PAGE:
– The Covid-19 crisis has had an immediate and devastating impact on livelihoods of millions of Syrian refugees and their hosts in the region. The most vulnerable in the society – including millions of refugees – have lost their already fragile and meager income. They are sliding deeper into poverty and debt. The international community must come together with sustained and predictable support for Syrian refugees and the countries and communities in the region that have generously hosted them for years, said the UN High Commissioner for Refugees Filippo Grandi at the conference.

Grandi concluded his virtual appeal by calling on donors to provide an enhanced aid package in support of host countries. The Regional Refugee and Resilience Plan, for which USD $6 billion is required in 2020, was just 20 percent funded prior to the conference.

And then the Beirut blast happened

The pandemic has also intensified the needs of already unstable hosting countries, particularly Lebanon, which is home to nearly a million Syrian refugees.

When Lebanon’s main grain silo in the port of Beirut exploded on 4 August 2020, it was the last in a series of misfortunes to befall an already troubled country.

A statement from the European Commission following the explosion summarizes the devastating consequences that the blast had for vulnerable groups in the country:

The disaster came at a time of political and economic turmoil, with the financial crisis compounded by the impact of the coronavirus pandemic. Syrian refugees make up more than 20% of Lebanon’s population, the highest refugees-to-population ratio in the world. A growing number of Lebanese and refugees is increasingly vulnerable and destitute.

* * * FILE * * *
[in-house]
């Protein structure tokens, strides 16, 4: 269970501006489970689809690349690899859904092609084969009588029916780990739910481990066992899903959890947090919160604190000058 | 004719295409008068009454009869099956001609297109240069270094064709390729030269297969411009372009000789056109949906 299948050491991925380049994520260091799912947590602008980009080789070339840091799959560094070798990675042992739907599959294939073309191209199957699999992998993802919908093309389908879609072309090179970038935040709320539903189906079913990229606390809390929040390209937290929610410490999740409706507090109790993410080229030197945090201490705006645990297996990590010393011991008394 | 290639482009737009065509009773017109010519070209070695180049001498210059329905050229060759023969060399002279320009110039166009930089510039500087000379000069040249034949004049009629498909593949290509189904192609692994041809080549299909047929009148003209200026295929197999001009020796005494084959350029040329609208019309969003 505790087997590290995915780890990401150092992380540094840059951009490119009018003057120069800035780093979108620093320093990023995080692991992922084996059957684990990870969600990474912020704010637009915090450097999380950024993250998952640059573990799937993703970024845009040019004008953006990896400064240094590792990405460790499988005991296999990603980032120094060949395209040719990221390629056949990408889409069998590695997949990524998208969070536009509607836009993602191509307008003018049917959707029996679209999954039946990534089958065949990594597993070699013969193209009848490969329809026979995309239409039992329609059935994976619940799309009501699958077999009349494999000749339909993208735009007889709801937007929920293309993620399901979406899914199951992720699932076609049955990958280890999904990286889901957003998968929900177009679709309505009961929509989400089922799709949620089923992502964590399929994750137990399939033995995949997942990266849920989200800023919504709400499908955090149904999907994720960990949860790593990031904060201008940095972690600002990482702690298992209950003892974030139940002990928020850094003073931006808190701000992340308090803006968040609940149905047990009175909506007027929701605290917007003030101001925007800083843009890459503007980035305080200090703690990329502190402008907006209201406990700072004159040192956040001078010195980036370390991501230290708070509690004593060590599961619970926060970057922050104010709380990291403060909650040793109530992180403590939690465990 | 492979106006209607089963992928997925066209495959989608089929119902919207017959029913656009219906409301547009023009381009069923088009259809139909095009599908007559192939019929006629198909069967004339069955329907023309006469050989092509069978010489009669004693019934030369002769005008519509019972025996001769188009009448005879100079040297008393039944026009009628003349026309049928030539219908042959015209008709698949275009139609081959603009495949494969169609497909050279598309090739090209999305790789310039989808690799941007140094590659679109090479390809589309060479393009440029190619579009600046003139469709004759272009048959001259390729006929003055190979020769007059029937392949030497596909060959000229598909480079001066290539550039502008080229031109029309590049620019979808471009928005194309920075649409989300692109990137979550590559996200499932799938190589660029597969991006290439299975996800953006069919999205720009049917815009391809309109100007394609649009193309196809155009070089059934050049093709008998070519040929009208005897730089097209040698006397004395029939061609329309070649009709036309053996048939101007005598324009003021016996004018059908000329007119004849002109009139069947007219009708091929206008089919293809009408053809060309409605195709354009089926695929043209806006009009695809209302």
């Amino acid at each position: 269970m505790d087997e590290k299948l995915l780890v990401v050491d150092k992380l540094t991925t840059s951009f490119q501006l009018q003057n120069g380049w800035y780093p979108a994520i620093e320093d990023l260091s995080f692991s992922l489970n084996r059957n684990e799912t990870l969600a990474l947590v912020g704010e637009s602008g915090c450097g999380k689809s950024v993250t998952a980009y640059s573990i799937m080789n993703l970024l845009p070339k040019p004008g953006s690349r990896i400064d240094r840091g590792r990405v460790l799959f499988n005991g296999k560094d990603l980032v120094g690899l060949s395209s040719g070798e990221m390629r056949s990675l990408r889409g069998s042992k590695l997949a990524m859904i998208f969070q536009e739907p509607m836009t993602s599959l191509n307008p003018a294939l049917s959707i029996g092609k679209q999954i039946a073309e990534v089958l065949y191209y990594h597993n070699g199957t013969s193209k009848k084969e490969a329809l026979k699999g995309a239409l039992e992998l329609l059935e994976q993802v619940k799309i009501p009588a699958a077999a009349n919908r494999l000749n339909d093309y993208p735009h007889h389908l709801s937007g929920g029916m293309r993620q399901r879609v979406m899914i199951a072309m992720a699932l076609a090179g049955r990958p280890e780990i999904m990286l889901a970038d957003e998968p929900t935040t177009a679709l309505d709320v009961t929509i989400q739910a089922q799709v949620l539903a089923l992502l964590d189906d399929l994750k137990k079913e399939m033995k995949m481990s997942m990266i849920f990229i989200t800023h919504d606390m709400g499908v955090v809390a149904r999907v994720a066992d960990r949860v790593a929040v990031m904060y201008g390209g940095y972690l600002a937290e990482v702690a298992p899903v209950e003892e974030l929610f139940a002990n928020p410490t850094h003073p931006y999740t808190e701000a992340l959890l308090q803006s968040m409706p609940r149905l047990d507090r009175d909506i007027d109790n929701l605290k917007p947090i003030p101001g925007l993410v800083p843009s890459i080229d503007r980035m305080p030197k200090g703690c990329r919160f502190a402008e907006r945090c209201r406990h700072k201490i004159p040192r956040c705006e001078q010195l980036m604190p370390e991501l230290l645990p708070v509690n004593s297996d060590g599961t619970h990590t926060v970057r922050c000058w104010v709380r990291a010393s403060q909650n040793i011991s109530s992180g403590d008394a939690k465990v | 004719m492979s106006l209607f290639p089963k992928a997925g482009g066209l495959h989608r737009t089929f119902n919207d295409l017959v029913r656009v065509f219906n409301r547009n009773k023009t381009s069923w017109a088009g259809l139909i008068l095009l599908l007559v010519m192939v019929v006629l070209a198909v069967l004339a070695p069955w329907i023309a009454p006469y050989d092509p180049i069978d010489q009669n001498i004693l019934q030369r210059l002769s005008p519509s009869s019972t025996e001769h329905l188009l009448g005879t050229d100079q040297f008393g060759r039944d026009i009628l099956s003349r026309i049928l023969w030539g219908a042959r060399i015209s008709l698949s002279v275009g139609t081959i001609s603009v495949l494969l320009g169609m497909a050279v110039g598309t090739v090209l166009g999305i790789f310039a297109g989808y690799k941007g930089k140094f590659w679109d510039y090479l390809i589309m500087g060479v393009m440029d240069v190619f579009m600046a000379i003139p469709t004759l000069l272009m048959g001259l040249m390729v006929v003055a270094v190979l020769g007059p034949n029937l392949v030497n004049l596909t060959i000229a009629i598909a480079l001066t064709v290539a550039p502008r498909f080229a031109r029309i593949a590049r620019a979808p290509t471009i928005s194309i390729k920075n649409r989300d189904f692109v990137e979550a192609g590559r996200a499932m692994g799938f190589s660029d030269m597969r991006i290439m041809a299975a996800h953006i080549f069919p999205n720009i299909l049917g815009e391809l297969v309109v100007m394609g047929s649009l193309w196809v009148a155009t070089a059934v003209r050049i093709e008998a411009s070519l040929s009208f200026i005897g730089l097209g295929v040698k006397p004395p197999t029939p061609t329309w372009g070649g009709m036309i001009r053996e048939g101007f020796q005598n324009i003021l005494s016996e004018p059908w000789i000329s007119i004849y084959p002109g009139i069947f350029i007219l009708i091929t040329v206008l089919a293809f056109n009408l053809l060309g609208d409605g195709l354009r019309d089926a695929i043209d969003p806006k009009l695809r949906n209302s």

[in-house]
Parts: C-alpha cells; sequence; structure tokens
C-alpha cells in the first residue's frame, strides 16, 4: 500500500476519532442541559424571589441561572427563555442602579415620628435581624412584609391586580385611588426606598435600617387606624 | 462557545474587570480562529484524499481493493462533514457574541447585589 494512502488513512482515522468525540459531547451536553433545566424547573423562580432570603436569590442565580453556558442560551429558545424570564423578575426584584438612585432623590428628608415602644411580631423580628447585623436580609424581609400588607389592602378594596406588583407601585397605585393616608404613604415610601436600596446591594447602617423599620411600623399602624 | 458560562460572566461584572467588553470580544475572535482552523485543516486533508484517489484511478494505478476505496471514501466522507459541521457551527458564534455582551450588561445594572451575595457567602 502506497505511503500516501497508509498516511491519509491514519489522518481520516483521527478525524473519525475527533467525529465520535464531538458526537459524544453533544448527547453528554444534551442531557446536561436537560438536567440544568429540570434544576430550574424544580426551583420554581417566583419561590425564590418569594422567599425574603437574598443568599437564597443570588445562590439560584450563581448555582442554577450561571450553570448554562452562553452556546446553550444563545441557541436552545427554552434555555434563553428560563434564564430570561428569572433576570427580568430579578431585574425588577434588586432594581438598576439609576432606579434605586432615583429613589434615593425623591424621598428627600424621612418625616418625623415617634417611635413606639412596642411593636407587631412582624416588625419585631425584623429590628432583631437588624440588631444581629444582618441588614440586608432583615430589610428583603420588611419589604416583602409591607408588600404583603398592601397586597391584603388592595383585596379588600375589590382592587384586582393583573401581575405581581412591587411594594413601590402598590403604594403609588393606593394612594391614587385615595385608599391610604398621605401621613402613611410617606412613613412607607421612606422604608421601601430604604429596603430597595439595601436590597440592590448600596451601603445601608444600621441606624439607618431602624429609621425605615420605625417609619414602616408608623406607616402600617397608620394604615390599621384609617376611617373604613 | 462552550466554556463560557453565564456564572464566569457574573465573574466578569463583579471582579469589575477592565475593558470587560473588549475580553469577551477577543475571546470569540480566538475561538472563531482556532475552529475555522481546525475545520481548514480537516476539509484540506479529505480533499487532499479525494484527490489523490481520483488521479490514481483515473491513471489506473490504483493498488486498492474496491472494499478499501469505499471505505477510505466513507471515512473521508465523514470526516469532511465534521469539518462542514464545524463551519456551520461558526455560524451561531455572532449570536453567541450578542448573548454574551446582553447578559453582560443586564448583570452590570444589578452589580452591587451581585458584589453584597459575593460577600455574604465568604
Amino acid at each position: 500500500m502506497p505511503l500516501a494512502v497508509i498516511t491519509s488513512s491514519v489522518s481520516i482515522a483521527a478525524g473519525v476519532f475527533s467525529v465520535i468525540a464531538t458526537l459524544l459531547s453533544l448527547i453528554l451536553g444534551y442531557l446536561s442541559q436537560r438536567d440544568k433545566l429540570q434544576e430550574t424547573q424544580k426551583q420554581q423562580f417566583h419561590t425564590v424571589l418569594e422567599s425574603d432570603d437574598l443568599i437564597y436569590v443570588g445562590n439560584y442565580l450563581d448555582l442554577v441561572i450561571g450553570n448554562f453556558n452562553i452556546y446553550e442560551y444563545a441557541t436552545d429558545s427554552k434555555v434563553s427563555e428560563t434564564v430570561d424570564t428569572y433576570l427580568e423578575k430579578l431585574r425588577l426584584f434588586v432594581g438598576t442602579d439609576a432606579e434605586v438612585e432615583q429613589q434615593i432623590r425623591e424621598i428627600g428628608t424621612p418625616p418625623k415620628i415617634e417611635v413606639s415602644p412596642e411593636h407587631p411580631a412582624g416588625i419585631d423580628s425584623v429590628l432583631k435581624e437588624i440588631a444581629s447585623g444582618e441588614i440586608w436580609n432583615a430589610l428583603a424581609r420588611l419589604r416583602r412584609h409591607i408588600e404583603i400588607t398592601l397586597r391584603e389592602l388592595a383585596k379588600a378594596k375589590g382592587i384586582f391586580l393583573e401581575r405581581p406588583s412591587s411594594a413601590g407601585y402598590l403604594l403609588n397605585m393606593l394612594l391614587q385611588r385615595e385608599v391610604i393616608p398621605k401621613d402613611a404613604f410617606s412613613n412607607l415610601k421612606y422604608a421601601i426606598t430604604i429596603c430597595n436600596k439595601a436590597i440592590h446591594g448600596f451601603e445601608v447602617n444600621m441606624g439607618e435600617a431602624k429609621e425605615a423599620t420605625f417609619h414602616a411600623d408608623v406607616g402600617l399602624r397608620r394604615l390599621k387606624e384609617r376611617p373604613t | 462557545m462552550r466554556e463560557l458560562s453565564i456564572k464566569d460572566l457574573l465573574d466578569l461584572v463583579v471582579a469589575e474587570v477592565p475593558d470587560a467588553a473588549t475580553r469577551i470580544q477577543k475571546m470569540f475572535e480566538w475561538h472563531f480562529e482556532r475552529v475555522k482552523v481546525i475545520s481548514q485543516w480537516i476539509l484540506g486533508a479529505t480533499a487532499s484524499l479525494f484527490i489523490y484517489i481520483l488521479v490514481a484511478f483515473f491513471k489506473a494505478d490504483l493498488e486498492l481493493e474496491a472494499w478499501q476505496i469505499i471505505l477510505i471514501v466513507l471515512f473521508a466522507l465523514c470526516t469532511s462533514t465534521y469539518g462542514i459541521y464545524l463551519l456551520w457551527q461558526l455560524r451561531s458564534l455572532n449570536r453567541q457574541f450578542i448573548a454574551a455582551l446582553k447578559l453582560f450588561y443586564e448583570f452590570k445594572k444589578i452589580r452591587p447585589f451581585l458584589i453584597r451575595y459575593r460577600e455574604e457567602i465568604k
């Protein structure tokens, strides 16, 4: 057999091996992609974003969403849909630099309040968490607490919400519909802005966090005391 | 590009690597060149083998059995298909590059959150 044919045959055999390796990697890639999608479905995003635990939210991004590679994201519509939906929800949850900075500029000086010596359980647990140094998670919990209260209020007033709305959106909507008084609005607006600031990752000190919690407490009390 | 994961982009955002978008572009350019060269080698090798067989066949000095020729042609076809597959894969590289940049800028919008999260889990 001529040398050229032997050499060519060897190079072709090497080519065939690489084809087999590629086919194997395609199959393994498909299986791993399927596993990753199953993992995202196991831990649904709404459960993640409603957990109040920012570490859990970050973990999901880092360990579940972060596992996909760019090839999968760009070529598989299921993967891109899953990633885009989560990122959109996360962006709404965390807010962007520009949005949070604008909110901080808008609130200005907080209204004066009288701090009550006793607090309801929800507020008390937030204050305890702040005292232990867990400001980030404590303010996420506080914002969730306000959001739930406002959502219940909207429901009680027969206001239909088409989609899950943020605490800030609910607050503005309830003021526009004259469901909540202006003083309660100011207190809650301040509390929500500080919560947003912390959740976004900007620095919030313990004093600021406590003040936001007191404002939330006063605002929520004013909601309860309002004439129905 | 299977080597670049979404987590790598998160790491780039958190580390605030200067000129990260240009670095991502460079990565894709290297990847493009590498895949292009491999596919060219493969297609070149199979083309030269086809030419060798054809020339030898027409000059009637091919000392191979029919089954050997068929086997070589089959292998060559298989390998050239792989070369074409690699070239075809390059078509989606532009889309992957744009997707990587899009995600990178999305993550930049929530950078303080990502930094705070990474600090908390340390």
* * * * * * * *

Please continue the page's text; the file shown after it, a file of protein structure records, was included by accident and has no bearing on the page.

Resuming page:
The dire situation resulting from the political impasse and socio-economic crisis, further exacerbated by the coronavirus outbreak and port blast, continues to reduce people’s purchasing power. Lebanese and refugees are increasingly struggling to buy food, pay rent, and access health care. The Beirut blast left 200 people dead and over 7,500 injured. Areas close to the port still in need of reparation are among the capital’s poorest, housing vulnerable Lebanese, migrants, and refugees. 

The Global Compact on Refugees and the Syrian crisis

Since the outbreak of the Syrian war, host and border countries, CSOs, NGOs, activists, and politicians have stressed the need for long-term and more sustainable solutions for the large number of Syrian refugees that the crisis has produced.

The adoption of the Global Compact on Refugees (GCR) has been characterized as an important step in the right direction as it sets out a framework of common principles and guidelines to achieve a more equitable sharing of responsibility for supporting refugees globally.

PROTECT studies the impact of the Compact on the right to international protection. In the video below, Professor Hakan G. Sicakkan explains how and why:

Also read: EU puts Dublin to bed and launches New Pact on Asylum and Migration

After the adoption of the GCR at the UN General Assembly in 2018 the High Commissioner for Refugees Filippo Grandi explicitly pointed to the increasing Syrian refugee flow and the continued pressure on host countries:

– The Global Compact on Refugees was shaped largely by experiences in this region and with Syrian refugees, said Grandi.